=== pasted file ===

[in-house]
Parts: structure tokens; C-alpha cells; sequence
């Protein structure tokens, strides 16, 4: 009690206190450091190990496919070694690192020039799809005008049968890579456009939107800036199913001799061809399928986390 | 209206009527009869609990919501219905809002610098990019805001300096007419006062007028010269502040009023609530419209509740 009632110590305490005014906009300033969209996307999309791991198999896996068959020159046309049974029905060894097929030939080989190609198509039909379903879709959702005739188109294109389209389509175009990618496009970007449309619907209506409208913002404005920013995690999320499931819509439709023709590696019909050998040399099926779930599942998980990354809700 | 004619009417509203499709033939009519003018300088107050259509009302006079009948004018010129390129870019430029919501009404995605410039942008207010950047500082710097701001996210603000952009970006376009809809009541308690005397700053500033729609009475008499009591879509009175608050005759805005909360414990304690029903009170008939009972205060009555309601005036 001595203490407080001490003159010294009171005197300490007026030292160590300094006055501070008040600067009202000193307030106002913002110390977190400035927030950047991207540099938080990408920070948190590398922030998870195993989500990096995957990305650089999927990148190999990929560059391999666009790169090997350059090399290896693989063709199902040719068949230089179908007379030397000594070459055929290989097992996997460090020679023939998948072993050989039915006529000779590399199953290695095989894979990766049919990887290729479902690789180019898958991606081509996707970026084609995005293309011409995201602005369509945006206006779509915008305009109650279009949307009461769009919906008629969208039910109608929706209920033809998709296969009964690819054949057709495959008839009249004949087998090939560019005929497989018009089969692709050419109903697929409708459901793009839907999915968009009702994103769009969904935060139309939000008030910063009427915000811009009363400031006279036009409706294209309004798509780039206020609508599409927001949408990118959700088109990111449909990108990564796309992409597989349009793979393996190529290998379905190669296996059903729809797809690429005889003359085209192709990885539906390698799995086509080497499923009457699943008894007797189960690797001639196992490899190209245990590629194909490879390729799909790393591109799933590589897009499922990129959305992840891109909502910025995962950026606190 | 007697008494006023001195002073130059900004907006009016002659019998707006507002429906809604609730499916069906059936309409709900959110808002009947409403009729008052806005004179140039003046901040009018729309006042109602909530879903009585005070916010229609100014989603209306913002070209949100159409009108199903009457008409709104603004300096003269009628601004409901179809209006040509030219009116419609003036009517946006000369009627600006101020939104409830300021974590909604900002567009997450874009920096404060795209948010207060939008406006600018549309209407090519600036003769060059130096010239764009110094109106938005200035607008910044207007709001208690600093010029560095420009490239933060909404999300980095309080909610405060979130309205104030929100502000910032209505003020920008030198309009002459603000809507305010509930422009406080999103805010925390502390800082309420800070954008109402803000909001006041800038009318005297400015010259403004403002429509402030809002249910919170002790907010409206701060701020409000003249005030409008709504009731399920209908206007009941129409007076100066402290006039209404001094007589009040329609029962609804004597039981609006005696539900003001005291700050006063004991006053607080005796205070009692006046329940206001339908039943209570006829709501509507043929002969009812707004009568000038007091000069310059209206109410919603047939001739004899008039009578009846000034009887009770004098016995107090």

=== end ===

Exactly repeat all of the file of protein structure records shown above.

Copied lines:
[in-house]
Parts: structure tokens; C-alpha cells; sequence
């Protein structure tokens, strides 16, 4: 009690206190450091190990496919070694690192020039799809005008049968890579456009939107800036199913001799061809399928986390 | 209206009527009869609990919501219905809002610098990019805001300096007419006062007028010269502040009023609530419209509740 009632110590305490005014906009300033969209996307999309791991198999896996068959020159046309049974029905060894097929030939080989190609198509039909379903879709959702005739188109294109389209389509175009990618496009970007449309619907209506409208913002404005920013995690999320499931819509439709023709590696019909050998040399099926779930599942998980990354809700 | 004619009417509203499709033939009519003018300088107050259509009302006079009948004018010129390129870019430029919501009404995605410039942008207010950047500082710097701001996210603000952009970006376009809809009541308690005397700053500033729609009475008499009591879509009175608050005759805005909360414990304690029903009170008939009972205060009555309601005036 001595203490407080001490003159010294009171005197300490007026030292160590300094006055501070008040600067009202000193307030106002913002110390977190400035927030950047991207540099938080990408920070948190590398922030998870195993989500990096995957990305650089999927990148190999990929560059391999666009790169090997350059090399290896693989063709199902040719068949230089179908007379030397000594070459055929290989097992996997460090020679023939998948072993050989039915006529000779590399199953290695095989894979990766049919990887290729479902690789180019898958991606081509996707970026084609995005293309011409995201602005369509945006206006779509915008305009109650279009949307009461769009919906008629969208039910109608929706209920033809998709296969009964690819054949057709495959008839009249004949087998090939560019005929497989018009089969692709050419109903697929409708459901793009839907999915968009009702994103769009969904935060139309939000008030910063009427915000811009009363400031006279036009409706294209309004798509780039206020609508599409927001949408990118959700088109990111449909990108990564796309992409597989349009793979393996190529290998379905190669296996059903729809797809690429005889003359085209192709990885539906390698799995086509080497499923009457699943008894007797189960690797001639196992490899190209245990590629194909490879390729799909790393591109799933590589897009499922990129959305992840891109909502910025995962950026606190 | 007697008494006023001195002073130059900004907006009016002659019998707006507002429906809604609730499916069906059936309409709900959110808002009947409403009729008052806005004179140039003046901040009018729309006042109602909530879903009585005070916010229609100014989603209306913002070209949100159409009108199903009457008409709104603004300096003269009628601004409901179809209006040509030219009116419609003036009517946006000369009627600006101020939104409830300021974590909604900002567009997450874009920096404060795209948010207060939008406006600018549309209407090519600036003769060059130096010239764009110094109106938005200035607008910044207007709001208690600093010029560095420009490239933060909404999300980095309080909610405060979130309205104030929100502000910032209505003020920008030198309009002459603000809507305010509930422009406080999103805010925390502390800082309420800070954008109402803000909001006041800038009318005297400015010259403004403002429509402030809002249910919170002790907010409206701060701020409000003249005030409008709504009731399920209908206007009941129409007076100066402290006039209404001094007589009040329609029962609804004597039981609006005696539900003001005291700050006063004991006053607080005796205070009692006046329940206001339908039943209570006829709501509507043929002969009812707004009568000038007091000069310059209206109410919603047939001739004899008039009578009846000034009887009770004098016995107090």